Truth be told, protein doesn’t require much of an introduction. The fact that they are one of the three major macronutrients (the other two being carbohydrates and fat) is well-known to most, if not all, of us.
Protein is such an important nutrient class that there are literally hundreds of products available out there to help people get their protein fix, from supplements to energy bars, shakes, and more. There are even entire diets and practices based solely on upping one’s protein intake, such as pescetarianism, the paleo diet, and the Atkins diet, among others.
Based on all of these and more, one certainly can’t help but wonder what it is about proteins that make them so important.
You guessed it – the health benefits!
What most people aren’t aware of is that proteins, like carbohydrates, provide energy. However, in normal circumstances, our body does not use proteins for energy production, rather it uses carbohydrates and fat as they are more readily available and broken down. So similarly any ingestion of protein does take longer to be digested, therefore giving a sense of satiety for a longer period of time as compared to a meal that does not have protein.
That’s really just one of the many benefits of proteins. When eaten in the right amounts daily, proteins can also benefit you in all of the following ways:
✓Building blocks to build antibodies important for the immune system
✓ Maintain body fluid balance by ensuring normal levels of albumin in the blood.
✓ Aid in the development and maintenance of body tissues and muscle mass
✓ Facilitate biochemical reactions (i.e., digestion, energy production, etc.) in the body
Proteins are especially beneficial to breastfeeding mothers because they are primarily what the body uses to produce breastmilk. More importantly, proteins help breastfeeding mothers maintain their nutritional status and muscle mass. Loss of significant muscle mass in breastfeeding mothers means lesser protein stores which puts them at higher risk of being malnourished, subsequently higher risk of falling sick. Given that breastmilk is an infant’s primary source of nutrition, it is vital for breastfeeding mothers to meet their daily protein requirements.
DID YOU KNOW: A breastfeeding mother’s daily recommended dietary allowance (RDA) for protein is 25g higher than that of an average adult woman.
Choosing the Right Protein
When it comes to protein choices for your breastfeeding diet, the key to making the right choice is to include a variety of high-quality proteins in your diet rather than relying on a single protein. Here are some of the best protein sources you can consider:
Seafood is one of the best protein sources for lactation, which is why it is included in most lactation meals out there – including ours! Experts recommend breastfeeding mothers eat seafood two to three times per week. Salmon, sardines, tilapia, tuna, shrimp, scallops, clams, squid, crab, and lobsters are examples of seafood you can eat. Besides that, they are also rich in zinc, iodine, and omega 3-DHA, all of which is important for biochemical reactions, thyroid hormone regulation and brain development and vision acuity respectively.
However, when it comes to eating seafood, particularly fish, breastfeeding mothers should avoid those with high levels of mercury. This is because mercury, albeit in small amounts, is said to be able to pass from a nursing mother to her baby, so it is best to steer clear of fish that contain high levels of mercury. These include:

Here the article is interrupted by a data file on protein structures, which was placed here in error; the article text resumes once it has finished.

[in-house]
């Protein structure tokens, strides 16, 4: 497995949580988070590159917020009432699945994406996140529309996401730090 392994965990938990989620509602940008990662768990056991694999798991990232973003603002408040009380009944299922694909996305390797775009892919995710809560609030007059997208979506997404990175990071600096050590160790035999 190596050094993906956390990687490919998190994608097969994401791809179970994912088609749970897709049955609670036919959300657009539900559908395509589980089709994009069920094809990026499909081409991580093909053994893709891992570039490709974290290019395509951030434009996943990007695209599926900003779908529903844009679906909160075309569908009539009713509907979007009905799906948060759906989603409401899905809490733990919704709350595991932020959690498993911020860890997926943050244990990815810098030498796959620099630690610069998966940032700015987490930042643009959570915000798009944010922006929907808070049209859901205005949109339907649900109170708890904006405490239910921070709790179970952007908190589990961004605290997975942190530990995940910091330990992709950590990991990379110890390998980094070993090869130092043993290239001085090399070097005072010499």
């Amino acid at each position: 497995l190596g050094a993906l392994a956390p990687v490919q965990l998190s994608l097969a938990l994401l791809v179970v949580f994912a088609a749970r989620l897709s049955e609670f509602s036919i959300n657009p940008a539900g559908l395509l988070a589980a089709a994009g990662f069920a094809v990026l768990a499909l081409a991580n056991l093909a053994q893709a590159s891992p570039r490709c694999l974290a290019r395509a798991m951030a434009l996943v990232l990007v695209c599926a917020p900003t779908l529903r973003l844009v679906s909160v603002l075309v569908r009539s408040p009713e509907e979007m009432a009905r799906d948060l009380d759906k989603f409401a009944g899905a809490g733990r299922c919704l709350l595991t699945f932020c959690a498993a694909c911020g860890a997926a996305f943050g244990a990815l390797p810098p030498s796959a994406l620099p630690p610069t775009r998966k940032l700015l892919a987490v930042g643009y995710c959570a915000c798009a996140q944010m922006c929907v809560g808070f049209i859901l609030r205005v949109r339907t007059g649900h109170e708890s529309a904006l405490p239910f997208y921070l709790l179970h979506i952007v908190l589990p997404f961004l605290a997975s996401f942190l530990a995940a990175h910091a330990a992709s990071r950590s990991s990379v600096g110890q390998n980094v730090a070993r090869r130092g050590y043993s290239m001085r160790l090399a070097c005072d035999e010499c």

- Bigeye tuna
- King mackerel
- Orange roughy
- Southern bluefin tuna
2. Lean Meats
While meats are widely acknowledged as an excellent source of protein, the high fat content in some of them may negate any nutritional benefits, which is why it is advisable for nursing mothers to replace red meat with lean meat as their primary source of protein in their breastfeeding diets.
Lean meat is meat with minimal animal fat.They include skinless chicken and turkey breast, lean beef, lean lamb, lean pork, and veal – all of which are readily available in most local supermarkets.
Legumes are a good source of protein for breastfeeding mothers, especially those who are vegetarian or vegan. There are various types of legumes, each with a different level of protein content. Here are some legumes that you can include in your diet:
a) Beans: Soybeans, kidney beans, and black beans
b) Nuts: Almonds, walnuts, and pistachios
c) Peas: Chickpeas, green peas, and field peas
d) Lentils: Red, brown, yellow, and black lentils
Although legumes are a staple of vegetarian diets, non-vegetarians can benefit from them as well, as legumes are said to be a good protein replacement for animal protein. Besides that, legumes are also higher in fibre, lower in saturated fats, a great source of vitamin Bs, vitamin E, healthy fats and rich in various minerals. They are also a more sustainable source of protein especially in a world where we live in where climate change and global warming is an increasing problem. We can do our part as mummies to have non-animal based protein at least once a week as a start.
FUN FACT: Most people think beans and legumes are interchangeable, but they aren’t! Beans are, in actuality, a subcategory of legume.
ReLacto was created to make the lives of Singapore’s nursing mothers easier. Specially curated by our award-winning chef and in-house dietitian, we offer a wide variety of lactation foods and drinks, all of which are packed with the best lactogenic ingredients.Click here to learn more about our lactation food Singapore service. While you’re at it, be sure to browse our extensive selection of lactation foods and drinks!